But Heath denied Tobin’s “fantastic” accusations of violent plots against Daley and others, noting that he had been a decorated officer for years and insisting his extracurricular interest in the KKK presented no impediment to continuing to do his job. In fact, Heath said, he worked without drawing complaints in “ghettoized areas” of Chicago.

“At no time has my record been blemished by anything of civil rights, of any various persecutions due to someone’s beliefs, never once,” he said, according to the transcript of his testimony to the police board.

“I have worked with Negro officers many times, with Jewish officers many times,” Heath added. “No conflict, no problems.”

While his case drew headlines, Heath eagerly soaked up the spotlight, reciting the Klan’s oath on the radio and protesting against school busing. The KKK promoted Heath, and he opened a recruitment office in Lake View. But famed columnist Mike Royko found the office closed.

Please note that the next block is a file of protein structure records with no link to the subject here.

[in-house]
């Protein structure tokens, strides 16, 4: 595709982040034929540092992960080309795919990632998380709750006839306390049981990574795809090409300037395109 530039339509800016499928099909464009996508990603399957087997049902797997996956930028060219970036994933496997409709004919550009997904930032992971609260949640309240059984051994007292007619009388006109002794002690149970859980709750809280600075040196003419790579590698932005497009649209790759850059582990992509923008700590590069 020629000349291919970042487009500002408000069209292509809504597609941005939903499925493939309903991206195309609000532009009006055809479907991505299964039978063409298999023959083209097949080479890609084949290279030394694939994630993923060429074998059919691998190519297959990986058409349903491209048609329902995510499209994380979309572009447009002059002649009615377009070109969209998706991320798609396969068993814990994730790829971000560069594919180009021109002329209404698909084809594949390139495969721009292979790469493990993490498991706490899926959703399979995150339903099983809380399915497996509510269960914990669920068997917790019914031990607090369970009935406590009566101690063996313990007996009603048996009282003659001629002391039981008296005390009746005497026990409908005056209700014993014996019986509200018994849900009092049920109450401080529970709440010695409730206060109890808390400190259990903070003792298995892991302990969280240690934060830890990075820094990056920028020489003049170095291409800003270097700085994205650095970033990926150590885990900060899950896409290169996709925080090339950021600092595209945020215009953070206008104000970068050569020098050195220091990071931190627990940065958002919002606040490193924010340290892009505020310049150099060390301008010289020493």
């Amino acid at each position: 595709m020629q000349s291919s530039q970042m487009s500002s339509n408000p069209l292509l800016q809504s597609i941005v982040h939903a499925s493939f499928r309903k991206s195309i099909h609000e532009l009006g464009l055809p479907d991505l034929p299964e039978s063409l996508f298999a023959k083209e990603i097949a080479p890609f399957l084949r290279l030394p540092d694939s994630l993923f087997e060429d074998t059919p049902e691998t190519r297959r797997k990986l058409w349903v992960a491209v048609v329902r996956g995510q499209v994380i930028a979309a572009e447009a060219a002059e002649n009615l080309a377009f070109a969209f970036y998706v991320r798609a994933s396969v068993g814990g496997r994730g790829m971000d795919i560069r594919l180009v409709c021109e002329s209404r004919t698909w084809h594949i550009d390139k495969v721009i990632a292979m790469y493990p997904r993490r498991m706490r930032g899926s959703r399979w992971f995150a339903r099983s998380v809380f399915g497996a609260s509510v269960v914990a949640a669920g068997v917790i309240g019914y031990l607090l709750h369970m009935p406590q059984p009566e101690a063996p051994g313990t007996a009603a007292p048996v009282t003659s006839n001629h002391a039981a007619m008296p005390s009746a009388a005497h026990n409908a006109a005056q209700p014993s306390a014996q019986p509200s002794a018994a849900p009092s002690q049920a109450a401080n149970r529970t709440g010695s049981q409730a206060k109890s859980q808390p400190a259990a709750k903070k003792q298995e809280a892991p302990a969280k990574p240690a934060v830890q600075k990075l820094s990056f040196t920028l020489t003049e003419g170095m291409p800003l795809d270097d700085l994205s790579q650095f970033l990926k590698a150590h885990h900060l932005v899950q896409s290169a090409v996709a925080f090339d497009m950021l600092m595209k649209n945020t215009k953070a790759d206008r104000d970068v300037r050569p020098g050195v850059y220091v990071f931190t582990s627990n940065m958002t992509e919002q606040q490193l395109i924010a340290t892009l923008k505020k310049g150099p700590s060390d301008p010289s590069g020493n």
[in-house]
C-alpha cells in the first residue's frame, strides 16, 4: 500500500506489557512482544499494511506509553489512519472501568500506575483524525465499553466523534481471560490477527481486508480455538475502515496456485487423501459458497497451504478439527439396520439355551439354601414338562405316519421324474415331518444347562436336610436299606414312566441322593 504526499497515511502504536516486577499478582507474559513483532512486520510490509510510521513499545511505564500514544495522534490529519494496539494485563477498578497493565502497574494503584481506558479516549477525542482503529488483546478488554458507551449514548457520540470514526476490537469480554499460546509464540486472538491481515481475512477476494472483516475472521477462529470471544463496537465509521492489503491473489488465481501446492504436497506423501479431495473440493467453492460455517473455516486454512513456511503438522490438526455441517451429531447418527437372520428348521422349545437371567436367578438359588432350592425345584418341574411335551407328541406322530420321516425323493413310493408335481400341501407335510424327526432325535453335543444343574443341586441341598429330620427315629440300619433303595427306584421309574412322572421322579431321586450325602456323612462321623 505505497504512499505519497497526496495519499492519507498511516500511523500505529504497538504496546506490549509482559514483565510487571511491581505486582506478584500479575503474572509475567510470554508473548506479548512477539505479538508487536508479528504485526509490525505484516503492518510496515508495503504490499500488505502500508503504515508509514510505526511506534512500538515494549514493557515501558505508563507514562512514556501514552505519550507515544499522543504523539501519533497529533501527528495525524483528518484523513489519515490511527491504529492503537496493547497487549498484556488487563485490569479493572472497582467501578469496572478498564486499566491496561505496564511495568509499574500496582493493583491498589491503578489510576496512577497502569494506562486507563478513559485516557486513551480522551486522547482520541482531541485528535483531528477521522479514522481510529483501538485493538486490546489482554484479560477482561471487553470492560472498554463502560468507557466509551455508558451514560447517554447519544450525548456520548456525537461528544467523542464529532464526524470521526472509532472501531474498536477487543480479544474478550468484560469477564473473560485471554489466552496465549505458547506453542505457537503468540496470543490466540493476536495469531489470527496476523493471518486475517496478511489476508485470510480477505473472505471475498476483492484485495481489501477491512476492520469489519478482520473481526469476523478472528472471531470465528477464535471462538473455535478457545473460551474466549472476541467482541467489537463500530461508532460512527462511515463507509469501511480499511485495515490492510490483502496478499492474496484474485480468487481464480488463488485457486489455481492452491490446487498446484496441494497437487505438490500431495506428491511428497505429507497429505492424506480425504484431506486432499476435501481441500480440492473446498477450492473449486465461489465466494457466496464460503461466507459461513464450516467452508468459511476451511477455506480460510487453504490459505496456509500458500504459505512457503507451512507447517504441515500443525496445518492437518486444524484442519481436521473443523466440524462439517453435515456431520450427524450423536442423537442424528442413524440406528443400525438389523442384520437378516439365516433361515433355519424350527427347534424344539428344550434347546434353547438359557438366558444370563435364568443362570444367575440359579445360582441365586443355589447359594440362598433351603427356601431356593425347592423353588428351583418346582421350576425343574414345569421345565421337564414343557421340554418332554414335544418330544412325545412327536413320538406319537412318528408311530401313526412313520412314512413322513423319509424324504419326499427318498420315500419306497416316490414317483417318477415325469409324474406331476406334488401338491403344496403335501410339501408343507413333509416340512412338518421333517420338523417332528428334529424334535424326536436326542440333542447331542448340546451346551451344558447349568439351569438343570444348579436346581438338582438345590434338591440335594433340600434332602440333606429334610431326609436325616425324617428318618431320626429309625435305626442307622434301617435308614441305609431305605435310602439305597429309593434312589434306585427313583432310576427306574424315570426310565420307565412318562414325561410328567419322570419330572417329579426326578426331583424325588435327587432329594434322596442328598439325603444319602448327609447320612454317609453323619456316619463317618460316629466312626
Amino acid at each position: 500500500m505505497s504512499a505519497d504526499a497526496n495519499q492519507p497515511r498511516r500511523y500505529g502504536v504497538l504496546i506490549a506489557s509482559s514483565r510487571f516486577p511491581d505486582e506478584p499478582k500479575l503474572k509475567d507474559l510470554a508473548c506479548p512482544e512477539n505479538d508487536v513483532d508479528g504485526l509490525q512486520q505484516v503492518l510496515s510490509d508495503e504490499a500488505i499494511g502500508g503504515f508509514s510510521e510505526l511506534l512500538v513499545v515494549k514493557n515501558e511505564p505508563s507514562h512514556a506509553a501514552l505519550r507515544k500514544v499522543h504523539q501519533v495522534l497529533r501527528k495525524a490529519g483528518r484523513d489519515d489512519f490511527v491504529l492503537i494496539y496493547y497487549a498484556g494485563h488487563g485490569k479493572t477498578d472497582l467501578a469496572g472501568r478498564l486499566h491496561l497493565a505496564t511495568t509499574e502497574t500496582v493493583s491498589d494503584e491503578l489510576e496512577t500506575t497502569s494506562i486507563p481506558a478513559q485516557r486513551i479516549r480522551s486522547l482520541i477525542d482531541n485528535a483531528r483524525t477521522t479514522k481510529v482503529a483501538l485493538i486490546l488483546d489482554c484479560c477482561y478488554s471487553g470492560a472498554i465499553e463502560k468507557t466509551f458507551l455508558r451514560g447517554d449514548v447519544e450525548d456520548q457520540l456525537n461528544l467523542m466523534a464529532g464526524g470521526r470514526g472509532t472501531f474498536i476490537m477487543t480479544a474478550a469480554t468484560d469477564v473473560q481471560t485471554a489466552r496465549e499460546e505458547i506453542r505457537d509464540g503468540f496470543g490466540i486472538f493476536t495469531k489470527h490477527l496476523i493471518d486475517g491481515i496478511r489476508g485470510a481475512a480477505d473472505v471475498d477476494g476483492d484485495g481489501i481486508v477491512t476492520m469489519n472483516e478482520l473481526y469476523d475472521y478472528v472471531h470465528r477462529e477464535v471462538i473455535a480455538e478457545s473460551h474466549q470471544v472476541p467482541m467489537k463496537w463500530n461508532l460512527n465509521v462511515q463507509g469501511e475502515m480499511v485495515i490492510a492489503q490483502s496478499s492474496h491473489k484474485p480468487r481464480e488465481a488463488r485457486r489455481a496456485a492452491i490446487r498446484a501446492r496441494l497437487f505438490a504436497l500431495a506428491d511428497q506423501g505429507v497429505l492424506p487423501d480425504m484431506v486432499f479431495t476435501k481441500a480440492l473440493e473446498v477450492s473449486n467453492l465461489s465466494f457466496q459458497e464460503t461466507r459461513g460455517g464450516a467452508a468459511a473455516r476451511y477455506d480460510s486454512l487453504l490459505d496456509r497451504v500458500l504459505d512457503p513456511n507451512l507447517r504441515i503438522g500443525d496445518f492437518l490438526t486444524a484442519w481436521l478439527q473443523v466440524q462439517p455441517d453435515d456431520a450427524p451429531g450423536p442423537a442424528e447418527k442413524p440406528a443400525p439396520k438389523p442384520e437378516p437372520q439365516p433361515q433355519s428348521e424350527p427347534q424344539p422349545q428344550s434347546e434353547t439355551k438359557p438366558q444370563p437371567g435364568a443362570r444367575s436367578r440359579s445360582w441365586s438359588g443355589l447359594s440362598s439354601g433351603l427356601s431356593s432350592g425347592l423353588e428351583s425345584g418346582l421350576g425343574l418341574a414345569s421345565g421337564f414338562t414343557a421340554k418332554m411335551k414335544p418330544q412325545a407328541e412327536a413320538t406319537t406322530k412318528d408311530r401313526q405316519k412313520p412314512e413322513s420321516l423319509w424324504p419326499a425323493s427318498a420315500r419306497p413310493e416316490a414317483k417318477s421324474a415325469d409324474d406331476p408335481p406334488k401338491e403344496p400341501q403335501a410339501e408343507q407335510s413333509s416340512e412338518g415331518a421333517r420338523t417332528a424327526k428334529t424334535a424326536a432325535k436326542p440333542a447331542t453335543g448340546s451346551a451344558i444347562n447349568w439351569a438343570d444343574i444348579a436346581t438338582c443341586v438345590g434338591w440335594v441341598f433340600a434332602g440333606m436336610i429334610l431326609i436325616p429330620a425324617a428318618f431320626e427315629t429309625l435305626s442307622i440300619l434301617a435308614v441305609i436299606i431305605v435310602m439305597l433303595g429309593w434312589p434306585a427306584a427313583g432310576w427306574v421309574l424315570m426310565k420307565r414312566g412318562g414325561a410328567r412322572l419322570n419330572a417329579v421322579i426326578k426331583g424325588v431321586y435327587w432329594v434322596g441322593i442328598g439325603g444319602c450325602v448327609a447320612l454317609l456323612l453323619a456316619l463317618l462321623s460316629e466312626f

Soon after he was fired in Chicago, Heath was arrested in Akron, Ohio, before a large parade. Officers had searched his car and found a pistol, 75 rounds of ammunition, a police baton, gallons of gasoline, rags, string, pipe casings and a small Klan sign that could be mounted on a car with suction cups. He had moved to Akron two months earlier from Stone Mountain, Georgia, home of the national KKK headquarters.

In December 1968, Sun-Times journalist Art Petacque reported that Heath was among five people under investigation in an alleged plot to assassinate all nine U.S. Supreme Court justices. No charges were filed.

Heath had fallen out with the KKK by then, with the group saying he had been banished from their ranks that September for “misconduct,” and that the Klan’s national leader would “tolerate no hoodlums.”

Dan Mihalopoulos is an investigative reporter on WBEZ’s Government & Politics Team. Tom Schuba covers police for the Sun-Times.